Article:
Celebrating Black Excellence in the Cosplay Community


February is not only Black History Month, but it's also a month for cosplayers of color: #28daysofblackcosplay. In the last several days, I've had the pleasure of interviewing a couple of cosplayers and asking them these two questions: what does being a black cosplayer mean to you and why is this hashtag is important? But before I proceed to their interviews, I want to share who started #28daysofblackcosplay with everyone. A woman by the name of Chaka Cumberbatch (also known as Princess Mentality Cosplay on Facebook) is responsible for making it trend in the first place. If you search for that hashtag on Instagram, there are over 25,000 posts of black cosplayers posting their amazing cosplays for everyone to see. For those who aren't aware of #28daysofblackcosplay, it's basically every February, black cosplayers post a picture of one of their cosplays on social media once a day for 28 days. Regardless of skill level, age, appearance, or other, it's a time to celebrate black excellence in the cosplay community. Now without further ado, I hope everyone enjoys these interviews I've done earlier this week with these two copslayers.

David LC Ready

"In brightest day, in blackest night, no evil shall escape my sight. Let all who worship evil's might, beware my power, Green Lantern's light!"

So to me, being a black cosplayer is a way of expressing how I relate to the characters I cosplay, whatever race they may be. It also portrays a different light on being black, other than the normal stereotypes of gangbangers and thugs, that so many of us are trapped in. I think that #28daysofblackcosplay is important, because it gives readers a chance to listen to real black people talking about something that is quite out of the norm when you think of a black person. Plus, it's a way of reaching out to others and showing them that it's alright to be a black cosplayer. We're here and we're not going anywhere.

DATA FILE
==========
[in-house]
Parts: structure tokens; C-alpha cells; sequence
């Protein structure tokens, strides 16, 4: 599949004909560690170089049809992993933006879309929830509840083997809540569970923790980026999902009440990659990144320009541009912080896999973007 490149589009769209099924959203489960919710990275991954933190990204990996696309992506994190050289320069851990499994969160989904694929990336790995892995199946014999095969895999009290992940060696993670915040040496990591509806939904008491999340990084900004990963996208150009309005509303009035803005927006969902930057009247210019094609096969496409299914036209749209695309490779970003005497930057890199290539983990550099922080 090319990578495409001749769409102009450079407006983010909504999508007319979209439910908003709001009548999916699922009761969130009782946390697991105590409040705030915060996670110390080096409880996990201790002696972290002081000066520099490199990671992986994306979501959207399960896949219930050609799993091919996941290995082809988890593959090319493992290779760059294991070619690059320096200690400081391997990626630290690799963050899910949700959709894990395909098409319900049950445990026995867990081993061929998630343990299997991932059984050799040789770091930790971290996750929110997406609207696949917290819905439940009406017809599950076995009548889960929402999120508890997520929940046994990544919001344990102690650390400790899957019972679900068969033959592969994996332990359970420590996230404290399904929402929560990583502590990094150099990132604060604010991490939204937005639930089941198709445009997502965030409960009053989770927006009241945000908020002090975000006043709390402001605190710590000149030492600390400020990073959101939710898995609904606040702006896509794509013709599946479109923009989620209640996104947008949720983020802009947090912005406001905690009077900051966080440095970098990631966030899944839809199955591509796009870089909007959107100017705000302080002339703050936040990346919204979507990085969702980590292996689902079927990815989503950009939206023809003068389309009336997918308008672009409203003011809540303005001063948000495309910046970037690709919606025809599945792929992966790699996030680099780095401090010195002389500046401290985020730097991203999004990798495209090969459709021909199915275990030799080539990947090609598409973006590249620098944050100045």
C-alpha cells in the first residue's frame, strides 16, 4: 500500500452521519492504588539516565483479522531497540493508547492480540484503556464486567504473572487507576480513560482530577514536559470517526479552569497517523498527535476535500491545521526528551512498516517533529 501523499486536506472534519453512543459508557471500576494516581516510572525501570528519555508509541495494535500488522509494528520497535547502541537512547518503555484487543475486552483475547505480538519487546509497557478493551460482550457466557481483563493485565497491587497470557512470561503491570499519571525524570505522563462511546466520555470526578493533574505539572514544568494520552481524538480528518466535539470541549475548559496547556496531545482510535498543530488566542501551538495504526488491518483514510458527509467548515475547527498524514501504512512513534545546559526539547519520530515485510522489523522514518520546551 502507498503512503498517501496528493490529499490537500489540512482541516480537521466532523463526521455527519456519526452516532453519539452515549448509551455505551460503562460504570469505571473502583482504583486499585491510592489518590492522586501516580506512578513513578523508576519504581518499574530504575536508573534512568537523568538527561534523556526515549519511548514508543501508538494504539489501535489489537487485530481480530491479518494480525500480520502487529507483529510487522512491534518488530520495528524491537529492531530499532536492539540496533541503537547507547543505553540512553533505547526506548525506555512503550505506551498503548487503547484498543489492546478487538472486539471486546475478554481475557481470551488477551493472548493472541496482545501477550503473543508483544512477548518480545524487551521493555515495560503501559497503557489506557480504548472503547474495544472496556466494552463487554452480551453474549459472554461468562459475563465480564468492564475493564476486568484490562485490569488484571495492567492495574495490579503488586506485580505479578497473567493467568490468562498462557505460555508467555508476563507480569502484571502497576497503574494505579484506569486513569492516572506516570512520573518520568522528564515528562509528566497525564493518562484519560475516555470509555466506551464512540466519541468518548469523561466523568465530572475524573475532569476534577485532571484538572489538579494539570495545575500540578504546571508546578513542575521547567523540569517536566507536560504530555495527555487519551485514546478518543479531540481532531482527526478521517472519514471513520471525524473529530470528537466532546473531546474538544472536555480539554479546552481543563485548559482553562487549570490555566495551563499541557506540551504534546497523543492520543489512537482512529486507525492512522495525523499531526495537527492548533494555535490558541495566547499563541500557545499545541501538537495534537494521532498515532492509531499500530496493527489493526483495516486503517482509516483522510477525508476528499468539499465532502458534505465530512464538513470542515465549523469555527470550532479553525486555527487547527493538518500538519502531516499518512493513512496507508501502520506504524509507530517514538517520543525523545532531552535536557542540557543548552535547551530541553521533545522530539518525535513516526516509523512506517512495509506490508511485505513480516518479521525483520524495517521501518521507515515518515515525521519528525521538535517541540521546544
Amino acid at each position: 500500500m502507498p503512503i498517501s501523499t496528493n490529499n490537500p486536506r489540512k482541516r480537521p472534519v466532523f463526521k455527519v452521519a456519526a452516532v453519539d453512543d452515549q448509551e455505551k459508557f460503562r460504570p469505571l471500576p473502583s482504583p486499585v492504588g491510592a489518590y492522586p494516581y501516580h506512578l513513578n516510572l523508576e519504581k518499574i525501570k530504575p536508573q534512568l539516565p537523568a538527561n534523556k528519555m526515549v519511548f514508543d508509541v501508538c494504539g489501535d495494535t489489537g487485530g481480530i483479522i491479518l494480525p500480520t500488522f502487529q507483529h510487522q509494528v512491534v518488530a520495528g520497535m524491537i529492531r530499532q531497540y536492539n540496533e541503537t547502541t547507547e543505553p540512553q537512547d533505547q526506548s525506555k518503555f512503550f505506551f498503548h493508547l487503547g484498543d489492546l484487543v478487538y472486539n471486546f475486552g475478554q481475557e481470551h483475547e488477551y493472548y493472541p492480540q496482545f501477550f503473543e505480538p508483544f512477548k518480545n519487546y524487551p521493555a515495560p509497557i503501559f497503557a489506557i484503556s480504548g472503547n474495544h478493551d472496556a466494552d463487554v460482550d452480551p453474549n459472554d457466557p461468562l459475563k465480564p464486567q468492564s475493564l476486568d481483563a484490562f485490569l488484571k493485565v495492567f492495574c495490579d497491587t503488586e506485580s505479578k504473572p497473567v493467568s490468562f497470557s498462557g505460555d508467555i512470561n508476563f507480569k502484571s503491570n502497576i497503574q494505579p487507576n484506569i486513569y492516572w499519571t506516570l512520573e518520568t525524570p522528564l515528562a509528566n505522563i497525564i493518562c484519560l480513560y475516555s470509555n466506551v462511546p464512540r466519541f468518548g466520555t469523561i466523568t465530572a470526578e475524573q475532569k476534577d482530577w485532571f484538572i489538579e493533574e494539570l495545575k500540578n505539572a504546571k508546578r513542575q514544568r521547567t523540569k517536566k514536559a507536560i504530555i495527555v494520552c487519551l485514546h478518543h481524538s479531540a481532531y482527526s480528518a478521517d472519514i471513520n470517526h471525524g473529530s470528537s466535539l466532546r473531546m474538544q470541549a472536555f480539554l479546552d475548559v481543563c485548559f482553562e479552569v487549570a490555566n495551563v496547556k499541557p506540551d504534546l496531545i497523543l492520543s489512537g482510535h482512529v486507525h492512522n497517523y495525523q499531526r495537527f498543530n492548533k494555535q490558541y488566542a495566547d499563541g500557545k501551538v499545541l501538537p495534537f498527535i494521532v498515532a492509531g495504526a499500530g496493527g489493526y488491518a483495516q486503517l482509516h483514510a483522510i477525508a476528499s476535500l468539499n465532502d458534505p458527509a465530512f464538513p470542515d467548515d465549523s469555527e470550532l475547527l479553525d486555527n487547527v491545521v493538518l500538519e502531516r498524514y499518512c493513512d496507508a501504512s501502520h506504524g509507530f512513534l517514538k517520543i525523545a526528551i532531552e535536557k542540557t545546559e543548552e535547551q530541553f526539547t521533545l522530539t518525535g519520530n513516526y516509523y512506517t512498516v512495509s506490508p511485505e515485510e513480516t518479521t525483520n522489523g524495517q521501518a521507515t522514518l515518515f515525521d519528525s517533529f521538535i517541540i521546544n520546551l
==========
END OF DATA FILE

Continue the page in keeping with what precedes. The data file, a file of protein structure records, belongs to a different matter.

Chloe Mimms

My name is Chloe Mimms, but in cosplay, I’m better known as @lusciously_wicked cosplay. I’m from Chicago and have been cosplaying for four years. It means the world to be a black cosplayer, to feel, to celebrate and to form our own history through the community. This hashtag is just as important as all the meaningful hashtag, such as #blacklivesmatter, #blackcosplayerhere, and #representationmatters. It is a way to give us a voice when trying to be silenced and make a statement that we are still here and we ain't going nowhere.

Being a black cosplayer means a lot to me, because I'm proud of who I am and make no apologies for it. Throughout my life, I had self-esteem issues and insecurities. I'm still dealing with that often today. However, when I started posting daily pictures of my cosplays during #28daysofblackcosplay two years ago, I felt like I was part of a family. This hashtag is important, because we're here to let everyone know that we exist, we're here to stay, and like Chloe said, we're not going anywhere. This hashtag is not intended to offend anyone, but to inspire and empower all black cosplayers everywhere. As cosplayers of color, we are going to stand tall and continue to be proud and post our cosplays. Even if you're not a black cosplayer, support them by sharing or retweeting their pictures to show solidarity. Let them know that you have their back. In closing, I want to thank Chaka for making #28daysofblackcosplay trend. You have inspired thousands of cosplayers of color and I commend you for boosting my confidence within myself.

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Mark Wesley Pritchard

LGBTQ cosplayer in Arkansas. On the Autism Spectrum. GlitchCon 2019 Cosplay Contest Judge’s Choice Winner

Facebook: Texxx-Man Cosplay

Instagram: @thecosplayerfromtexas

Twitter: @texxxmancosplay

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